16. 16. Function of hepatic mouse & human PPARa<br />Studies in mice have shown that PPARa is an important regulator of hepatic lipid metabolism and the acute phase response. <br />However, little information is available on the role of PPARain human liver. <br />Here we set out to compare the function of PPARain mouse and human hepatocytes via analysis of target gene regulation. <br />Primary hepatocytes from 6 human and 6 mouse donors were treated with PPARa agonist Wy14643 and gene expression profiling was performed using Affymetrix GeneChips followed by a systems biology analysis. <br />Rakhshandehroo M, Hooiveld G, Müller M, Kersten S (2009) Comparative Analysis of Gene Regulation by the Transcription Factor PPARa between Mouse and Human. PLoS ONE 4(8): e6796<br />
  17. 17. Partial conservation of PPARa-regulated genes in hepatocytes<br />between human and mouse<br />between mouse and human<br />PLoS ONE 4(8): e6796. <br />
  18. 18. Species-specific regulation of two gene sets originating from gene set enrichment analysis (GSEA)<br />Glycolysis-gluconeogenesis as a mouse-specific upregulated gene set<br />Xenobiotic metabolism as a human-specific upregulated gene<br />set<br />PLoS ONE 4(8): e6796. <br />
  19. 19. PPARa controls lipid metabolism & is the hepatic sensor for dietary fatty acids in mice & men<br />
  20. 20. Conclusion I<br />Species-specific differences in PPARa signaling (underlying mechanisms?)<br />Common part in PPARa-dependent biology between human & mouse.<br />
  21. 21. Collection of livers<br />Oral gavage<br />PPARα knock-out<br />Removal of food<br />5 am<br />3 pm<br />9 am<br />wild-type<br />78 Affymetrix Mouse Genome 430 2.0 microarrays<br />QPCR<br />Is there a significant role of PPARa in gene regulation by dietary fatty acids in vivo ?<br />Sanderson, PlosONE 2008<br />
  22. 22. Experimental design<br />4 or 5 mice per group, in total 78 arrays<br />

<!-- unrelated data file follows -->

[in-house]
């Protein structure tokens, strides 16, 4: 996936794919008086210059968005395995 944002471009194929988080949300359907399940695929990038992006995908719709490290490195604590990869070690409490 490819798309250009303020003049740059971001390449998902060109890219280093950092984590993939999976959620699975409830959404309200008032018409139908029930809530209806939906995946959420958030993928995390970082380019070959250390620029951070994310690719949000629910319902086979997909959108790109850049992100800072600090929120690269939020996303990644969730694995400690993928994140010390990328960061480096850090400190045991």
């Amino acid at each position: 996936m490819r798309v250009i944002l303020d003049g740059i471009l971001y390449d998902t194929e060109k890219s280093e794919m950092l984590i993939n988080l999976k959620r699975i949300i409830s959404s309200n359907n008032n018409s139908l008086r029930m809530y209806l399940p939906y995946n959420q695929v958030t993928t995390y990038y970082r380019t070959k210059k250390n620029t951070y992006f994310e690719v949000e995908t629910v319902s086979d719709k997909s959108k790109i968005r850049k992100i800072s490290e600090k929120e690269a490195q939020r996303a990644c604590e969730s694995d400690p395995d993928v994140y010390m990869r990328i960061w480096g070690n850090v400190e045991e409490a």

23. 23. Fatty acids regulate gene expression via PPARa<br />Sanderson, PlosONE 2008<br />
  24. 24. Gene regulation by dietary fat requires PPARa<br />Sanderson, PlosONE 2008<br />
  25. 25. Conclusions II<br />Dietary fatty acids are able to ligand-activate Ppara in mouse liver.<br />The effects of dietary fatty acids on hepatic gene expression are almost entirely mediated by Ppara.<br />
  26. 26. Liver<br /><br />
  27. 27. PPARβ/δ but not PPARα serves as plasma free fatty acid sensor in liver<br />Sanderson Mol CellBiology2009 Dec;29(23):6257-67 PPARβ/δ but not PPARα serves as plasma free fatty acid sensor in liver <br />
  28. 28. The intestine as a gatekeeper<br />Food intake<br />Satiety<br />FGF21ANGPTL4<br />SFAGlucoseFructose<br />LPL<br />Adipokines:<br />Adiponectin<br />Leptin<br />ResistinANGPTL4<br />TNFa<br />etc<br />LPL<br />LPL<br />GI hormones:Insulin<br />GIP<br />GLP1<br />PYY<br />Ghrelin<br />ANGPTL4<br />FGF15/19<br />
  29. 29. The small intestine as primary organ is response to nutrients & food components<br />
  30. 30. A major role for PPARa in intestinal fatty acid sensing <br />Physiol Genomics. 2007 ;30(2):192-204<br />
  31. 31. Intestinal fatty acid sensing by PPARa<br />Physiol Genomics. 2007 ;30(2):192-204<br />
  32. 32. Intestinal PPAR target genes are largely regulated by dietary PUFAS/MUFAs<br />
  33. 33. Intestine<br />